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I would like to determine (roughly) the value of an individual share of common stock based on S-1 (Pre-IPO) filing for a private corp that was acquired instead of going public. The company sale price is known (Cash buyout), but there are a lot of fairly complicated details in the S1 (Options, Warrants, Preferred Convertible Options, Debt, etc...) that make it hard to determine what the per stock breakdown will be.

It seems that with this information public it should be possible to connect the dots and determine what the valuation per share would be, however it seems to have not been done (or posted anywhere). Where can I go to find this information, or is there a particular professional I should seek out to have it done?

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The value of a share depends on the value of the company, which involves a lot more than the value of its assets -- it requires making decisions about what you think will happen to the company in the future. That's inherently not something that can be reduced to a single formula, at least not unless you can figure out how to represent your guesses and your confidence in them in the formula ... and even if you could do all that it would only say what you think the stock is worth; others will be using different numbers and legitimately get different results.

Disagreement over value is what the stock market is all about, I'm afraid.

  • Assume the value is known. In this case a company that was planning IPO and filing S1's instead got bought by another company for cash. Is there enough info there to get an idea of the end stock value? – BadPirate Sep 10 '15 at 4:29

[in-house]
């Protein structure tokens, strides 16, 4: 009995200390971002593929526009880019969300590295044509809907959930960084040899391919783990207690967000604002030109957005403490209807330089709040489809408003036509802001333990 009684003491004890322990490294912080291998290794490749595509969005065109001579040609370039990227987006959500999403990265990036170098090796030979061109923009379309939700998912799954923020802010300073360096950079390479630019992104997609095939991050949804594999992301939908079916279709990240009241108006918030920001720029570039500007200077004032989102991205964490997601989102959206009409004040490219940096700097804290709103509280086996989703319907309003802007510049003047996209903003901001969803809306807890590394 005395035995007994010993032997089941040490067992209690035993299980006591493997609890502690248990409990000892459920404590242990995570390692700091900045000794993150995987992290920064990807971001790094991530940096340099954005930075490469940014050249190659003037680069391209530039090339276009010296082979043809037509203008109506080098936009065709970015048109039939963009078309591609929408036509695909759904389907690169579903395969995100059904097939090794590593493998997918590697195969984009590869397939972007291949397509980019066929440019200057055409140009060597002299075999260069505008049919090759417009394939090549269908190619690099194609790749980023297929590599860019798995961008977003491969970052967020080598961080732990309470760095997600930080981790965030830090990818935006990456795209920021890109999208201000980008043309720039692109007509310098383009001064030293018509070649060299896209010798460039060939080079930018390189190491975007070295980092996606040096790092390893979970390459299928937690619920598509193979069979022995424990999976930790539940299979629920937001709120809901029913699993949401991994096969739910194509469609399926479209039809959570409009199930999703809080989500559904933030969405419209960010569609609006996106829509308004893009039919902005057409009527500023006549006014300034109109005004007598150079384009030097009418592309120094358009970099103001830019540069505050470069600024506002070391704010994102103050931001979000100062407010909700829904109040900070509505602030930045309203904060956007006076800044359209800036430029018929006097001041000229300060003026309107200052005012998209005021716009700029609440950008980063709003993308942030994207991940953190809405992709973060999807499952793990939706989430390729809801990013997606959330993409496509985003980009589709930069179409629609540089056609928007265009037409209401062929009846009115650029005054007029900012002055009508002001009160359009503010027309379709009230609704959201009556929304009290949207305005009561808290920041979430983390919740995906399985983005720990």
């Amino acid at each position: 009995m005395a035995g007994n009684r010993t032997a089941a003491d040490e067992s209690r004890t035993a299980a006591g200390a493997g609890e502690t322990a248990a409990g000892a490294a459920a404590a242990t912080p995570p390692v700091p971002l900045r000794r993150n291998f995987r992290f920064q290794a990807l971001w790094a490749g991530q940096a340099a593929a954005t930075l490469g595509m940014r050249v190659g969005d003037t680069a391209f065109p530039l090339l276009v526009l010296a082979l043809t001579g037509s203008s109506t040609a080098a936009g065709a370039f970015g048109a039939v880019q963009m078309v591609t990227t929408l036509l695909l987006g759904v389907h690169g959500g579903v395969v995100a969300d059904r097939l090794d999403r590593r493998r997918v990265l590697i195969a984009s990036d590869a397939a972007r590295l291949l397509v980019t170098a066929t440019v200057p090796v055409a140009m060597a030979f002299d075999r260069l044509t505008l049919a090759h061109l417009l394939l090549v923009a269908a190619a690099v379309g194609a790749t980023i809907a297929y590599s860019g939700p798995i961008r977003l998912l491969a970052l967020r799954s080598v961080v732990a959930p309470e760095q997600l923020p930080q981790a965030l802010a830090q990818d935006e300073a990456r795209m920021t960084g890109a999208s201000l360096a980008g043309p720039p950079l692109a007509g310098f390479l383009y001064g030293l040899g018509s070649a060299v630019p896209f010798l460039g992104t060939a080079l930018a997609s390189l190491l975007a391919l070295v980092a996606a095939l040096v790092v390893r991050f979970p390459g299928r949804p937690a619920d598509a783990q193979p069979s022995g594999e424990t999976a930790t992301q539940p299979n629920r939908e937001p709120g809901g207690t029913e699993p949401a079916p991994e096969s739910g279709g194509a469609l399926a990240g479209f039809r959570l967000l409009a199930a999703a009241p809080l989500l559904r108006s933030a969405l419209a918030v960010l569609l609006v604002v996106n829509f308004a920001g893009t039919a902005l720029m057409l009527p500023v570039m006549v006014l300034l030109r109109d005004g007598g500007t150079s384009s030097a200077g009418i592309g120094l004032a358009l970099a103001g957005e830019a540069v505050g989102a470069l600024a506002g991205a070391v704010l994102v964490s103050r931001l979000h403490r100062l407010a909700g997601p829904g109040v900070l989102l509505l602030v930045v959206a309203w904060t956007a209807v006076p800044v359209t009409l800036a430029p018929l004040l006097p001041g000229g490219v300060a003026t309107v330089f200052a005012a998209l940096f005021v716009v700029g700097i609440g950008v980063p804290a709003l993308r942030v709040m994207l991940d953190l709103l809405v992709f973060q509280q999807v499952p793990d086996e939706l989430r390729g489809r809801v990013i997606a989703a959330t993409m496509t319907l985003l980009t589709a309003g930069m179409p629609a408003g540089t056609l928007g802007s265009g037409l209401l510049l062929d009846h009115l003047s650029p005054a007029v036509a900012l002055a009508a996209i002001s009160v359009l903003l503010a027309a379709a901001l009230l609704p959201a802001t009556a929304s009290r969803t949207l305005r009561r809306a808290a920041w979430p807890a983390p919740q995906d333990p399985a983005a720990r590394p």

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    @keshlam is making the point that the value is subjective and essentially always wrong because of assumptions about the future of the company. The other company buying that company is also making assumptions about value, calculating future value and more importantly about how it would integrate into their current business (i.e. where management and processes can be streamlined by merging) therefore the value of the company at the moment of takeover is still unknown. That is even true of firms who are publicly traded! – MD-Tech Sep 10 '15 at 8:34
  • @MD-Tech I'm not looking for company value, but what the share price will be at time of sale. If I know the purchase price, can I determine share price from the stock info in the S-1? – BadPirate Sep 11 '15 at 2:33
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    No. Sorry. It will be worth what people think it is worth, and that includes factors not on the forms. – keshlam Sep 11 '15 at 2:38
  • @BadPirate the share price is inexorably linked to the value – MD-Tech Sep 11 '15 at 7:58
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To add to @keshlam's answer slightly a stock's price is made up of several components:

  • total assets - total liabilities (the book value)
  • the net present value (NPV) of all future cashflows (adjusted by risk)
  • a risk premium

the only one of these that is known even remotely accurately at any time is the book value on the day that the accounts are prepared. Even completed cashflows after the books have been prepared contain some slight unknowns as they may be reversed if stock is returned, for example, or reduced by unforeseen costs.

Future cashflows are based on (amongst other things) how many sales you expect to make in the future for all time. Exercise for the reader: how many iPhone 22s will apple sell in 2029? Even known future cashflows have some risk attached to them; customers may not pay for goods, a supplier may go into liquidation and so need to change its invoicing strategy etc.. Estimating the risk on future cashflows is highly subjective and depends greatly on what the analyst expects the exact economic state of the world will be in the future.